Unless promised reforms are introduced, the country will need between 7,000 and 9,000 hospital beds by 2030. If those reforms are introduced, the number of new beds required will be between 2,000 and 2,500.

So, instead of telling reporters he's waiting for the report, why doesn't Mr Harris pick up the phone and ask someone to send it to him? And then start planning on how he's going to fund the cost of those hospital beds - because the report itself isn't going to resolve anything.

What will be needed is a huge capital investment, followed by the hiring of additional staff to ensure that hospital beds, when they are provided, can remain open. Can the minister give an assurance that this process will be completed before January 2019?

This evidently lethargic approach to policy formation in the health system is nothing new, but it has become a particular feature under this minister - who seems incapable of making autonomous decisions, even after they have been outsourced to get a consensus.

The Oireachtas Committee on the Future of Healthcare managed to devise an entire blueprint for a new model of healthcare in less than a year - much less time than the minister has been waiting for his bed review. However, since its report was published in May last year, nothing has happened.

The minister, despite insisting that the implementation of the Sláintecare report is a priority, has yet to even appoint the executive who will be tasked with overseeing the necessary reforms.

Social Democrats TD Róisín Shortall has asked the Taoiseach the same question every month since August - when will the head of the implementation office for Sláintecare be appointed?

Every month she has received the same reply: "The post will be advertised shortly."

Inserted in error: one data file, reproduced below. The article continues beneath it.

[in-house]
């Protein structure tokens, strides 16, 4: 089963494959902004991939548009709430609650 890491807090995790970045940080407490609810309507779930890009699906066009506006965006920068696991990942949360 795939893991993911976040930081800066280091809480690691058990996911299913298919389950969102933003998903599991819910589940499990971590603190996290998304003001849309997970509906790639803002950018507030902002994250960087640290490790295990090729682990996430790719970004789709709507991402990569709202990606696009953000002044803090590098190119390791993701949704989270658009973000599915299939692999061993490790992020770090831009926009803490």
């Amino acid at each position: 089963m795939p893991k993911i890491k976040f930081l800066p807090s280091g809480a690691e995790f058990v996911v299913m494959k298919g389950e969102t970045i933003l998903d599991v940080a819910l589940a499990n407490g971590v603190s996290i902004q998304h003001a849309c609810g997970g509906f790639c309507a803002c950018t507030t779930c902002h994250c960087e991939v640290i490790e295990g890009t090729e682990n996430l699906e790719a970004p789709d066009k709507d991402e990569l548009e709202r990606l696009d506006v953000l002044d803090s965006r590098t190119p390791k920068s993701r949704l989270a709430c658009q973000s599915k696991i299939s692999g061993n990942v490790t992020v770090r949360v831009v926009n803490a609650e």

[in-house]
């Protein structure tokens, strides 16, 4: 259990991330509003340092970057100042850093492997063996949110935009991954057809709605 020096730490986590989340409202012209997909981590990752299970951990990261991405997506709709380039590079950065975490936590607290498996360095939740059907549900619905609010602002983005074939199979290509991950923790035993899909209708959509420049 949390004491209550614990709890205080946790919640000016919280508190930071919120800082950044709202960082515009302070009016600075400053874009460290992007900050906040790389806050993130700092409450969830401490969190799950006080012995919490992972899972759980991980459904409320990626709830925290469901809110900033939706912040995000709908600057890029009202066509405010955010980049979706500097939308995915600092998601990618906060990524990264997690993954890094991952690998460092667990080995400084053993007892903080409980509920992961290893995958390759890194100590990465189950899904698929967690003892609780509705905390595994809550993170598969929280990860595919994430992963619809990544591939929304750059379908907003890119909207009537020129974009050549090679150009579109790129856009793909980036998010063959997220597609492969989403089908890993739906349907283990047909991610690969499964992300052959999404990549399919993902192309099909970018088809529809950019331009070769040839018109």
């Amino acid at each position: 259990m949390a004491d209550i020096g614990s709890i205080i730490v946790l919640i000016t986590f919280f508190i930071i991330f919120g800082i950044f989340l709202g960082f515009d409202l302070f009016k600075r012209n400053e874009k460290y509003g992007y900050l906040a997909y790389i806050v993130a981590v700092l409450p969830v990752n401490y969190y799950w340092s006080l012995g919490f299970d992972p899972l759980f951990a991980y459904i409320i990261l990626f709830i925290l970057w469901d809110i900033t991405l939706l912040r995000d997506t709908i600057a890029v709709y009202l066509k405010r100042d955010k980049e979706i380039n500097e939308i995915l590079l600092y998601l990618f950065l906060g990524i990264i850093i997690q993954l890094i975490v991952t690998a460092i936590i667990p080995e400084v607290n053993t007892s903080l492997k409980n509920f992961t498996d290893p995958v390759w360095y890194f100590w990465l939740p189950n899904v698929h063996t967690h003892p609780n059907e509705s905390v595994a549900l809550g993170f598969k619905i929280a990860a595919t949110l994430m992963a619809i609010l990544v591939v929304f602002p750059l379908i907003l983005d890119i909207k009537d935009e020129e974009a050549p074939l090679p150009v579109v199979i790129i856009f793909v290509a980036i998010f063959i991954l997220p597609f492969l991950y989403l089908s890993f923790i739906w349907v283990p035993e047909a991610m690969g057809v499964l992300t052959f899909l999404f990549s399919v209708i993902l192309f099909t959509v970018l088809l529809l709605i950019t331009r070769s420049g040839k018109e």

Speaking on RTÉ last week, Mr Harris would say only that the appointment would be made by April - nearly a year after the publication of the report.

Compare this with the speed the Government has set about establishing its new spin unit - with six separate tendering processes already well under way. What does that say about where the real priorities of this Government lie?

What is needed in the health service is not more reports or studies or Oireachtas committees. The minister must drive urgent reforms and display a capacity for difficult decisions.

For the first time in the history of the State, there is cross-party consensus about the future of healthcare provision. What we are missing is the political will to introduce the requisite reforms.

In the past, when the country faced a seemingly intractable health problem, TB, Dr Noel Browne was the minister who almost single-handedly spearheaded a programme that led to its eradication. We need a politician of his calibre today to tackle the overcrowding crisis that is causing so much pain, distress and suffering around the country.

Simon Harris has provided little evidence that he is a politician of Browne's calibre. The minister is likely to remain in situ, because no one else wants the job and there is little or no political accountability for persistent failures.

Irish Independent